15 April 2020

Fossil-free applies also to heavy mobile working machines. Liselott Ericson, Fluid and Mechatronic Systems, has received SEK 11.6 million from the Swedish Energy Agency to collaborate with industry in developing technology that uses a hydraulic pump in electrically operated working vehicles.

Epiroc Scooptram powered by a battery Epiroc Scooptram, powered by electricity. Epiroc Rock Drills

“Previously, we aimed to reduce fuel consumption. The next step is to achieve completely fossil-free working machines, and get rid of the diesel engines”, says Liselott Ericson, senior lecturer in the Division of Fluid and Mechatronic Systems, Flumes. In a period dominated by the spread of the novel coronavirus, she is to initiate and drive a major research project in distance mode.

“Quite right – the start-up didn’t quite turn out as we expected: many of our collaboration partners are on furlough. But we have a realistic plan and viable work packages, so I’m sure everything will work out OK.”


Two doctoral students are to be employed in the project, and the deadline for applying for these is 22 June. This means that those to graduate from Master’s programmes in the early summer can apply. “We have already seen that many people are interested”, she says.

Working vehicles are to be made diesel-free. However, the diesel in these machines doesn’t only drive the vehicle itself, but also the cylinders and the actuators needed to lift and lower the buckets, lifting arms and other tools, which often have heavy contents. Hydraulic systems are reliable and durable in demanding surroundings such as mines and building sites.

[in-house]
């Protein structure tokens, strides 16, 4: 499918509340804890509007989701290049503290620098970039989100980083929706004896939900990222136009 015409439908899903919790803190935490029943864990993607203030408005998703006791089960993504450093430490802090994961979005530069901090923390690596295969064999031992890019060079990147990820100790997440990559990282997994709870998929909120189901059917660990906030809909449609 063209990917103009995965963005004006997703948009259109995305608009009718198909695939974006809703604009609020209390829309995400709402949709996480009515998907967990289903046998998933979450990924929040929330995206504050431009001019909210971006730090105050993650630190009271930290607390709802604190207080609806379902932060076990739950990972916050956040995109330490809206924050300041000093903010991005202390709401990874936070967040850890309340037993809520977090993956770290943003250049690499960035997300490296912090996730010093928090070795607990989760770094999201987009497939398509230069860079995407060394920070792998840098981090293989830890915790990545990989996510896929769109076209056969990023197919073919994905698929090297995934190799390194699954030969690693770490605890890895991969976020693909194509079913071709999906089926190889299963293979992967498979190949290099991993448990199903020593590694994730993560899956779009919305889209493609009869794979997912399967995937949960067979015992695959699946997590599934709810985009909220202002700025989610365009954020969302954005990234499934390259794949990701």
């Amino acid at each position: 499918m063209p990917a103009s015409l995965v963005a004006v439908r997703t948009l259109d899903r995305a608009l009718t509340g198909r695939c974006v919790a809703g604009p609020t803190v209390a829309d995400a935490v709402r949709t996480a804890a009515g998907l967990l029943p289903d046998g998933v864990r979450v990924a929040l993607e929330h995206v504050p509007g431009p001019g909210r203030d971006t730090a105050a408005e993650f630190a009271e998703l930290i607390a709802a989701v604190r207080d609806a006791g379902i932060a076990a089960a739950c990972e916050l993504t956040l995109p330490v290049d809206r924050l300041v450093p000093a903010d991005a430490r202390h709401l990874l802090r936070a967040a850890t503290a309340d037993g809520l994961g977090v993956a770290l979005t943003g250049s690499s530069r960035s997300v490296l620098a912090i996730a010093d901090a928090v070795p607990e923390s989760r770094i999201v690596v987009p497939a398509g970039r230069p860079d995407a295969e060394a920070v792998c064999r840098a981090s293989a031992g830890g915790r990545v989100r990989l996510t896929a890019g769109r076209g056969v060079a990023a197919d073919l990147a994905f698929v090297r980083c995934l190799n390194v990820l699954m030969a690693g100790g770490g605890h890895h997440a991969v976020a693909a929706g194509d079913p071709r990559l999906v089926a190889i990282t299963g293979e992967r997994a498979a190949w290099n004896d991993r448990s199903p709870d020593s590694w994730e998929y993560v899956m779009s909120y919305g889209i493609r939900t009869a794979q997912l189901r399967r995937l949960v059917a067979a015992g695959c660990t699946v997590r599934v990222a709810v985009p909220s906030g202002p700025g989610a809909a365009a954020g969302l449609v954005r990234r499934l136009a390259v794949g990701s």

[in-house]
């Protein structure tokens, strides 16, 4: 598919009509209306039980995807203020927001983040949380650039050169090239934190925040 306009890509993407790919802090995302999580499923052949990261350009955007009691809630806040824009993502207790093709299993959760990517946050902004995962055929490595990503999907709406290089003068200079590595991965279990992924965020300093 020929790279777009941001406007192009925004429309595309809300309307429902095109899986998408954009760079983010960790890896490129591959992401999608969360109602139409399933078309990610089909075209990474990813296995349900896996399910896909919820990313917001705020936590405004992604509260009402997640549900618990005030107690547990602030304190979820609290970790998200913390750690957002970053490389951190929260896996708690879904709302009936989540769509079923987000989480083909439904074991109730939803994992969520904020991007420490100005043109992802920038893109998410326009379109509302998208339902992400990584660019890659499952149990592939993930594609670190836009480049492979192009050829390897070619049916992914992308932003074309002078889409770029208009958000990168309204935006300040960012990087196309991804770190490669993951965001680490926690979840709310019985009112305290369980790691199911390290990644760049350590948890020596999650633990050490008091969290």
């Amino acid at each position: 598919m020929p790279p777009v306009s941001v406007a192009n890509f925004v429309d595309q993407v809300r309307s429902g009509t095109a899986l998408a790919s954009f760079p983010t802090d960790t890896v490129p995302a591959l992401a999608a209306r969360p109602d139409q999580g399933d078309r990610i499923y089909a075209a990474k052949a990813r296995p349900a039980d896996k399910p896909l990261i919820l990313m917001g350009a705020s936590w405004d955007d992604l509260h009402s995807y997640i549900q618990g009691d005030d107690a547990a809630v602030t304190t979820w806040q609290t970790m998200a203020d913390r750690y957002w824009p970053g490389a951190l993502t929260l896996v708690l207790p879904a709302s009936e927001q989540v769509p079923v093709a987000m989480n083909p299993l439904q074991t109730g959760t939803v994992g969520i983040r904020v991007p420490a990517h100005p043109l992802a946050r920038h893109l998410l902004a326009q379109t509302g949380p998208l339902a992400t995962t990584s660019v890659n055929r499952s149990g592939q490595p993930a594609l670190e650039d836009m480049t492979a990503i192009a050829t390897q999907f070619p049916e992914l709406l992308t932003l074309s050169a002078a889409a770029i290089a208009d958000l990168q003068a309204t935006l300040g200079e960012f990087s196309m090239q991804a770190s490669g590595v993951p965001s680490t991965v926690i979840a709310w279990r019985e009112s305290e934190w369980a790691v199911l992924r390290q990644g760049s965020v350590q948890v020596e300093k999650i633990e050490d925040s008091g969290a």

Flume´s hydraulic pump, length 16 cm. Photo credit FlumesIn a previous project, also financed by the Swedish Energy Agency, the LiU scientists designed an efficient hydraulic pump. They are now to investigate how the pump can be integrated with the electric motor in working machines, and how this affects the performance of the complete system. Their goal is that the electrically operated hydraulic pump will reduce the total energy need such that the machine can travel 5-10% further with the same battery capacity.

“When we integrate the pump with the electric motor, we can remove a power-transfer stage, since the electromagnetic forces in the electric motor and the hydraulic forces in the pump act on the same mechanical parts. This reduces the losses. Losses also arise in today’s diesel systems when two cylinders, one on each side of the bucket or lift arrangement, require different pressure levels. If we can achieve electrical operation, we may be able to have two electric motors and distribute the power as it is required”, says Liselott Ericson.


The project, “Energy-efficient compact electrohydraulic solutions for components and systems in working machines” (abbreviated as “Ehydraulik”), will run for three years and is part of a Swedish initiative in vehicle research and innovation, FFI. The work will be conducted in close collaboration with the motor industry, and partners in the project include Volvo Construction Equipment, Epiroc Rock Drills, Volvo Personvagnar and Gnutti Carlo Sweden.

Translated by George Farrants

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